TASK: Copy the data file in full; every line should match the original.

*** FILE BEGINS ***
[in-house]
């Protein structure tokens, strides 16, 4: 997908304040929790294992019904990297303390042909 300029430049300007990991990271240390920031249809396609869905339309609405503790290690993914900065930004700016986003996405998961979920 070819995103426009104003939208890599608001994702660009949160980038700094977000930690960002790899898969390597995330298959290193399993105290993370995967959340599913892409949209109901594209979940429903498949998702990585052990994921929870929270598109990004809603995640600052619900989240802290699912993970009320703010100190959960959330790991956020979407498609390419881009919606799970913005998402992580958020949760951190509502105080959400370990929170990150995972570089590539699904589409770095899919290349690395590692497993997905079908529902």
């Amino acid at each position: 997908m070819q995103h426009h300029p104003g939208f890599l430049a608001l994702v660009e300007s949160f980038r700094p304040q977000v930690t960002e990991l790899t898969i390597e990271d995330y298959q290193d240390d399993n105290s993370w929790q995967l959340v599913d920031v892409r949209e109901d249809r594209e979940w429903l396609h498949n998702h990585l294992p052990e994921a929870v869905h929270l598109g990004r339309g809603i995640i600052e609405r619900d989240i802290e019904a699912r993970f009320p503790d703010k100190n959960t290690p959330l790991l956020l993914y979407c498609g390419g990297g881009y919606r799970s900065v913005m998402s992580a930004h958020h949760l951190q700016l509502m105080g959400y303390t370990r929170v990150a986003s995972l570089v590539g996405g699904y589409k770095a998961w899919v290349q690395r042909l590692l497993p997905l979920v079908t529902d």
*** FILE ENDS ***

[in-house]
């Protein structure tokens, strides 16, 4: 997908304040929790294992019904990297303390042909 300029430049300007990991990271240390920031249809396609869905339309609405503790290690993914900065930004700016986003996405998961979920 070819995103426009104003939208890599608001994702660009949160980038700094977000930690960002790899898969390597995330298959290193399993105290993370995967959340599913892409949209109901594209979940429903498949998702990585052990994921929870929270598109990004809603995640600052619900989240802290699912993970009320703010100190959960959330790991956020979407498609390419881009919606799970913005998402992580958020949760951190509502105080959400370990929170990150995972570089590539699904589409770095899919290349690395590692497993997905079908529902």
């Amino acid at each position: 997908m070819q995103h426009h300029p104003g939208f890599l430049a608001l994702v660009e300007s949160f980038r700094p304040q977000v930690t960002e990991l790899t898969i390597e990271d995330y298959q290193d240390d399993n105290s993370w929790q995967l959340v599913d920031v892409r949209e109901d249809r594209e979940w429903l396609h498949n998702h990585l294992p052990e994921a929870v869905h929270l598109g990004r339309g809603i995640i600052e609405r619900d989240i802290e019904a699912r993970f009320p503790d703010k100190n959960t290690p959330l790991l956020l993914y979407c498609g390419g990297g881009y919606r799970s900065v913005m998402s992580a930004h958020h949760l951190q700016l509502m105080g959400y303390t370990r929170v990150a986003s995972l570089v590539g996405g699904y589409k770095a998961w899919v290349q690395r042909l590692l497993p997905l979920v079908t529902d």